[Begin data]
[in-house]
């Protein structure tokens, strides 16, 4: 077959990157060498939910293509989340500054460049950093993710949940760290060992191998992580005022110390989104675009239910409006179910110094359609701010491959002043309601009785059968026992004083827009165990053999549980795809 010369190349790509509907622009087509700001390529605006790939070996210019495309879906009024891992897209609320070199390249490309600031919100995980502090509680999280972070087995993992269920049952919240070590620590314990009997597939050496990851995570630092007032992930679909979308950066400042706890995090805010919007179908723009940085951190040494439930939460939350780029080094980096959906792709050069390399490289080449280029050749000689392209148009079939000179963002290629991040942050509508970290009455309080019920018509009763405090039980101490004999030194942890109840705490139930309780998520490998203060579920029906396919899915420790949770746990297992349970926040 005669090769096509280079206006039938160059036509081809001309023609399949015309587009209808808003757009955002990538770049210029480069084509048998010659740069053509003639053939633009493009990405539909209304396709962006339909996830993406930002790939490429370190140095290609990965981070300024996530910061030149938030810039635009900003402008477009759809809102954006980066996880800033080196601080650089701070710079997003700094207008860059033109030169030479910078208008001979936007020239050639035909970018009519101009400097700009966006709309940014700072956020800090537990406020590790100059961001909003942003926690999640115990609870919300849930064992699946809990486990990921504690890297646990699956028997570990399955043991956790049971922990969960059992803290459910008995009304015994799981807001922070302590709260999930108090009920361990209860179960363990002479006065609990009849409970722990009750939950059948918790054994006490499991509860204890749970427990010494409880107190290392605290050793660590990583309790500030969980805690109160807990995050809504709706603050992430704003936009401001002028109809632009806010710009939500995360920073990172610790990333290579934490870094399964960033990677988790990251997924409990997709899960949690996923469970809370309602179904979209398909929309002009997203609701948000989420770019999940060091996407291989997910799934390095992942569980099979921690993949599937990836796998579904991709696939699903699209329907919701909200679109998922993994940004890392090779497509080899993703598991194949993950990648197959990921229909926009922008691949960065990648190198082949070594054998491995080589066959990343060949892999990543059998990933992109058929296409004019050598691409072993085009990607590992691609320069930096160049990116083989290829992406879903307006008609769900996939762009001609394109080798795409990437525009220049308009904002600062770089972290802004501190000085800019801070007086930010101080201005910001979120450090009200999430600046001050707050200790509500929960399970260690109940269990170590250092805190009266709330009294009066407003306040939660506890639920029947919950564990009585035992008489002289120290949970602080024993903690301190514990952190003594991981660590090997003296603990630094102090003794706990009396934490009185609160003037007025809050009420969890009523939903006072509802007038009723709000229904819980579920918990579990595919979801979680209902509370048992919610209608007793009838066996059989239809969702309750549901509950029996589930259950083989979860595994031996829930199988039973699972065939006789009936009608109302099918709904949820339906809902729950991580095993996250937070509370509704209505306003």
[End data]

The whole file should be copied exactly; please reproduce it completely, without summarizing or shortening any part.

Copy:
[in-house]
């Protein structure tokens, strides 16, 4: 077959990157060498939910293509989340500054460049950093993710949940760290060992191998992580005022110390989104675009239910409006179910110094359609701010491959002043309601009785059968026992004083827009165990053999549980795809 010369190349790509509907622009087509700001390529605006790939070996210019495309879906009024891992897209609320070199390249490309600031919100995980502090509680999280972070087995993992269920049952919240070590620590314990009997597939050496990851995570630092007032992930679909979308950066400042706890995090805010919007179908723009940085951190040494439930939460939350780029080094980096959906792709050069390399490289080449280029050749000689392209148009079939000179963002290629991040942050509508970290009455309080019920018509009763405090039980101490004999030194942890109840705490139930309780998520490998203060579920029906396919899915420790949770746990297992349970926040 005669090769096509280079206006039938160059036509081809001309023609399949015309587009209808808003757009955002990538770049210029480069084509048998010659740069053509003639053939633009493009990405539909209304396709962006339909996830993406930002790939490429370190140095290609990965981070300024996530910061030149938030810039635009900003402008477009759809809102954006980066996880800033080196601080650089701070710079997003700094207008860059033109030169030479910078208008001979936007020239050639035909970018009519101009400097700009966006709309940014700072956020800090537990406020590790100059961001909003942003926690999640115990609870919300849930064992699946809990486990990921504690890297646990699956028997570990399955043991956790049971922990969960059992803290459910008995009304015994799981807001922070302590709260999930108090009920361990209860179960363990002479006065609990009849409970722990009750939950059948918790054994006490499991509860204890749970427990010494409880107190290392605290050793660590990583309790500030969980805690109160807990995050809504709706603050992430704003936009401001002028109809632009806010710009939500995360920073990172610790990333290579934490870094399964960033990677988790990251997924409990997709899960949690996923469970809370309602179904979209398909929309002009997203609701948000989420770019999940060091996407291989997910799934390095992942569980099979921690993949599937990836796998579904991709696939699903699209329907919701909200679109998922993994940004890392090779497509080899993703598991194949993950990648197959990921229909926009922008691949960065990648190198082949070594054998491995080589066959990343060949892999990543059998990933992109058929296409004019050598691409072993085009990607590992691609320069930096160049990116083989290829992406879903307006008609769900996939762009001609394109080798795409990437525009220049308009904002600062770089972290802004501190000085800019801070007086930010101080201005910001979120450090009200999430600046001050707050200790509500929960399970260690109940269990170590250092805190009266709330009294009066407003306040939660506890639920029947919950564990009585035992008489002289120290949970602080024993903690301190514990952190003594991981660590090997003296603990630094102090003794706990009396934490009185609160003037007025809050009420969890009523939903006072509802007038009723709000229904819980579920918990579990595919979801979680209902509370048992919610209608007793009838066996059989239809969702309750549901509950029996589930259950083989979860595994031996829930199988039973699972065939006789009936009608109302099918709904949820339906809902729950991580095993996250937070509370509704209505306003």